A report from 2007 titled “Concussions Among United States High School and Collegiate Athletes,” found that about 300,000 people aged 15 to 24 suffered traumatic brain injuries every year from contact sports. This number is only second to brain injuries sustained from motor vehicle accidents.
This same study also found of the total number of concussions from other collegiate sports, including boys’ and girls’ soccer and basketball, football was responsible for more than 40 percent of the concussions.
Concussions in high school sports have even led to the death of young athletes. Jaquan Waller and Matthew Gfeller are two football players who died in North Carolina after head injuries sustained during high school games this season.
A study from the University of Pittsburgh found that over the past decade, 30-40 high school football players have died from concussions, and the likelihood of contact sport athletes to receive a concussion is 19 percent.
Changes are coming to the NFL, however, most notably in the minds of players. Bengals’ cornerback Brandon Ghee received two concussions in back-to-back preseason games against the Falcons and Titans. Ghee was forced to take a five-week break from contact because of these injuries.
In an interview with The Enquirer, Ghee said if it weren’t for the recent deaths and lawsuit, he would have wanted to go back to play immediately. Now though, he’s not so sure. “After the second one you have to think about your kids and family,” Ghee said in the interview. “You don’t want any long-lasting issues.”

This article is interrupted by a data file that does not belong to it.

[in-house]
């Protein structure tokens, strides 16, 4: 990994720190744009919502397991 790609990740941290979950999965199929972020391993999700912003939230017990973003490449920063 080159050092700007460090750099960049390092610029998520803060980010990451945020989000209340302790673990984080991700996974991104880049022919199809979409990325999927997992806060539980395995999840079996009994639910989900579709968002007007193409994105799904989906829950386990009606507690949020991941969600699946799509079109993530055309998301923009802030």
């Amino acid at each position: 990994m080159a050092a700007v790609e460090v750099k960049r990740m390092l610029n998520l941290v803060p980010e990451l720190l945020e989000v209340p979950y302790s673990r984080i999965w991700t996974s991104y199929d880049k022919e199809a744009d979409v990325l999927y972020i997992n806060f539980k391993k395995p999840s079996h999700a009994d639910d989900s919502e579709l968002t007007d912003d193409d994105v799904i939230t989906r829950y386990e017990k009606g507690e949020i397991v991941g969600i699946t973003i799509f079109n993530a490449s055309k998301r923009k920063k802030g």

The UC Bearcats came from behind in the fourth quarter to beat Hawaii 29-24 and finish off an amazing 11-2 regular season. Receiver Mardy Gilyard, who graces the cover of this week's CityBeat, caught the winning touchdown pass.
It seems like months ago that football was actually interesting. The first round of the NFL playoffs is cool, and the conference semifinals offer a nice slate of games over a two-day period. But once the conference championships get here, it’s like, “Ah, I’m bored. F the Steelers, and the NFC sucks.”
Then the two-week media break comes, and all we have is speculation, feel-good stories and those weird video game demonstrations on ESPN. (Does anyone else hate Mark Schlabach?) If I have to listen to John Clayton answer another Coors Lite six-pack of Super Bowl questions, I’m going to drink six of those watery beers and smash each bottle over my head. I’ve done it before.
It happened again. This time it didn’t include cat chasing or yelling in the streets at 3 a.m., but Brian Kelly’s outrageous head coaching decisions yesterday threatened to ruin a perfectly good Friday night, just like they did last Saturday.
In yet another episode of "I'm a Real Person and McCain Is a Phony," Barack Obama yesterday told ESPN's Chris Berman that if he could change one thing about sports that it would be to eliminate the current college football championship format in favor of an eight-team playoff.
The exchange was a pre-taped segment that aired during halftime of Monday Night Football. McCain was asked the same question, and his response was that he would do everything he can to eliminate performance enhancing drugs because they threaten the integrity of the game. What an asshole.
Fantasy football can make you feel like George W. Bush did when that guy threw shoes at his face. I think the only way to deal with not winning any money again this year is to blame the players on my team, the firearms they misused and my own draft day shortcomings.
Sunday's Super Bowl commercials were like Ruby Tuesday's in that they were not cheap but terribly bad.
But fear not loyal readers A and B! I'm not going to dull the blade by penning some lame blog about advertising disguised as a sports piece … like the people who get paid a lot of money by Yahoo! to do sports blogs that are terrible and seldom informative. Instead, I will offer you another seemingly incongruent chain of ideas, thoughts and feelings.
AFC North teams did a nice job overall in this year’s draft. Most teams addressed their main needs and picked up late round steals that very well could contribute next season. Here’s my breakdown of each team’s strongest picks as well as a final overall grade for their draft selections.